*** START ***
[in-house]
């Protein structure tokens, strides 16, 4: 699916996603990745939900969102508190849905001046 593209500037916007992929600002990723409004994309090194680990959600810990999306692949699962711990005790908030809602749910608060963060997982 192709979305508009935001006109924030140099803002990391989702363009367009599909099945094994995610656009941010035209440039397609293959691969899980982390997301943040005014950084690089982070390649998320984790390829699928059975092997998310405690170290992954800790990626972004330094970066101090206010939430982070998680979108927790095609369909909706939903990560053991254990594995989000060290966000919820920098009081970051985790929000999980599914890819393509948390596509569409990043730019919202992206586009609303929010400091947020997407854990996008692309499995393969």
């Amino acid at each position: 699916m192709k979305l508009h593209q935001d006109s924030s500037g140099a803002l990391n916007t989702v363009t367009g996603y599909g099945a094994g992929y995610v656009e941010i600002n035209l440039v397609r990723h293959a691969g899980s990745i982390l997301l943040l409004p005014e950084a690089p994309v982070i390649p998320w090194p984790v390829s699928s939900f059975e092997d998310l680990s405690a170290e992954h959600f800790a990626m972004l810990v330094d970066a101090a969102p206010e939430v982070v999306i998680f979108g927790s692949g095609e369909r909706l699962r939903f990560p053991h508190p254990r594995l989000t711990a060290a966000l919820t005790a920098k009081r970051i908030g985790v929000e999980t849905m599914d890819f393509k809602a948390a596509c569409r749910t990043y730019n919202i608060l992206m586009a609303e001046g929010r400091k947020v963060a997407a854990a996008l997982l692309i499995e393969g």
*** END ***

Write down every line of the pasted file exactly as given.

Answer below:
[in-house]
């Protein structure tokens, strides 16, 4: 699916996603990745939900969102508190849905001046 593209500037916007992929600002990723409004994309090194680990959600810990999306692949699962711990005790908030809602749910608060963060997982 192709979305508009935001006109924030140099803002990391989702363009367009599909099945094994995610656009941010035209440039397609293959691969899980982390997301943040005014950084690089982070390649998320984790390829699928059975092997998310405690170290992954800790990626972004330094970066101090206010939430982070998680979108927790095609369909909706939903990560053991254990594995989000060290966000919820920098009081970051985790929000999980599914890819393509948390596509569409990043730019919202992206586009609303929010400091947020997407854990996008692309499995393969």
């Amino acid at each position: 699916m192709k979305l508009h593209q935001d006109s924030s500037g140099a803002l990391n916007t989702v363009t367009g996603y599909g099945a094994g992929y995610v656009e941010i600002n035209l440039v397609r990723h293959a691969g899980s990745i982390l997301l943040l409004p005014e950084a690089p994309v982070i390649p998320w090194p984790v390829s699928s939900f059975e092997d998310l680990s405690a170290e992954h959600f800790a990626m972004l810990v330094d970066a101090a969102p206010e939430v982070v999306i998680f979108g927790s692949g095609e369909r909706l699962r939903f990560p053991h508190p254990r594995l989000t711990a060290a966000l919820t005790a920098k009081r970051i908030g985790v929000e999980t849905m599914d890819f393509k809602a948390a596509c569409r749910t990043y730019n919202i608060l992206m586009a609303e001046g929010r400091k947020v963060a997407a854990a996008l997982l692309i499995e393969g």